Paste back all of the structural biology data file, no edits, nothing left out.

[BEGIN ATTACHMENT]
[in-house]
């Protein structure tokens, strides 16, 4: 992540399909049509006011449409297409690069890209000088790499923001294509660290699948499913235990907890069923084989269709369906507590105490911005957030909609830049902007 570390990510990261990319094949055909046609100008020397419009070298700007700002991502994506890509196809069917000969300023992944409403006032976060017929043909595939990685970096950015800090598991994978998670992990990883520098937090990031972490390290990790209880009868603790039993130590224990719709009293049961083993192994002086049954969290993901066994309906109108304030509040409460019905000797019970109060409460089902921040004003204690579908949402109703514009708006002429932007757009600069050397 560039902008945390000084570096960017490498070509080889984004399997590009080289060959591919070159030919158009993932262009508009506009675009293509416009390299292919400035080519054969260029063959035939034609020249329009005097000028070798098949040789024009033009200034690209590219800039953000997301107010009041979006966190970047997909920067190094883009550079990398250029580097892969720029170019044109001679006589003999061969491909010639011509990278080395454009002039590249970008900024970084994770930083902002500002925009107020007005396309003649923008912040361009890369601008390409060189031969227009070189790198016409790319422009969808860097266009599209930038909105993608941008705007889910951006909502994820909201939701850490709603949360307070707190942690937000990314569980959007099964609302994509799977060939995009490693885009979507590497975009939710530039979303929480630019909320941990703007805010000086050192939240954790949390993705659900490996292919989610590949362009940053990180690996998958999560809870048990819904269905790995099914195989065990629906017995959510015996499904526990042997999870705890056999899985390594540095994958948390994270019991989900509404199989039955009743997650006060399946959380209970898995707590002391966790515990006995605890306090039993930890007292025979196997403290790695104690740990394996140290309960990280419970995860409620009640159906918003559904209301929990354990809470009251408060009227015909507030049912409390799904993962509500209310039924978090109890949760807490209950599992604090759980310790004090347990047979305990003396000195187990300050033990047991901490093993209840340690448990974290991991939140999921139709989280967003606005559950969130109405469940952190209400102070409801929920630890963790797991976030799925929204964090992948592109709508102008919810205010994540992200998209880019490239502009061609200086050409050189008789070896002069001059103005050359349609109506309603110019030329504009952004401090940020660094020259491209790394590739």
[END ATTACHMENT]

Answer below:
[in-house]
């Protein structure tokens, strides 16, 4: 992540399909049509006011449409297409690069890209000088790499923001294509660290699948499913235990907890069923084989269709369906507590105490911005957030909609830049902007 570390990510990261990319094949055909046609100008020397419009070298700007700002991502994506890509196809069917000969300023992944409403006032976060017929043909595939990685970096950015800090598991994978998670992990990883520098937090990031972490390290990790209880009868603790039993130590224990719709009293049961083993192994002086049954969290993901066994309906109108304030509040409460019905000797019970109060409460089902921040004003204690579908949402109703514009708006002429932007757009600069050397 560039902008945390000084570096960017490498070509080889984004399997590009080289060959591919070159030919158009993932262009508009506009675009293509416009390299292919400035080519054969260029063959035939034609020249329009005097000028070798098949040789024009033009200034690209590219800039953000997301107010009041979006966190970047997909920067190094883009550079990398250029580097892969720029170019044109001679006589003999061969491909010639011509990278080395454009002039590249970008900024970084994770930083902002500002925009107020007005396309003649923008912040361009890369601008390409060189031969227009070189790198016409790319422009969808860097266009599209930038909105993608941008705007889910951006909502994820909201939701850490709603949360307070707190942690937000990314569980959007099964609302994509799977060939995009490693885009979507590497975009939710530039979303929480630019909320941990703007805010000086050192939240954790949390993705659900490996292919989610590949362009940053990180690996998958999560809870048990819904269905790995099914195989065990629906017995959510015996499904526990042997999870705890056999899985390594540095994958948390994270019991989900509404199989039955009743997650006060399946959380209970898995707590002391966790515990006995605890306090039993930890007292025979196997403290790695104690740990394996140290309960990280419970995860409620009640159906918003559904209301929990354990809470009251408060009227015909507030049912409390799904993962509500209310039924978090109890949760807490209950599992604090759980310790004090347990047979305990003396000195187990300050033990047991901490093993209840340690448990974290991991939140999921139709989280967003606005559950969130109405469940952190209400102070409801929920630890963790797991976030799925929204964090992948592109709508102008919810205010994540992200998209880019490239502009061609200086050409050189008789070896002069001059103005050359349609109506309603110019030329504009952004401090940020660094020259491209790394590739």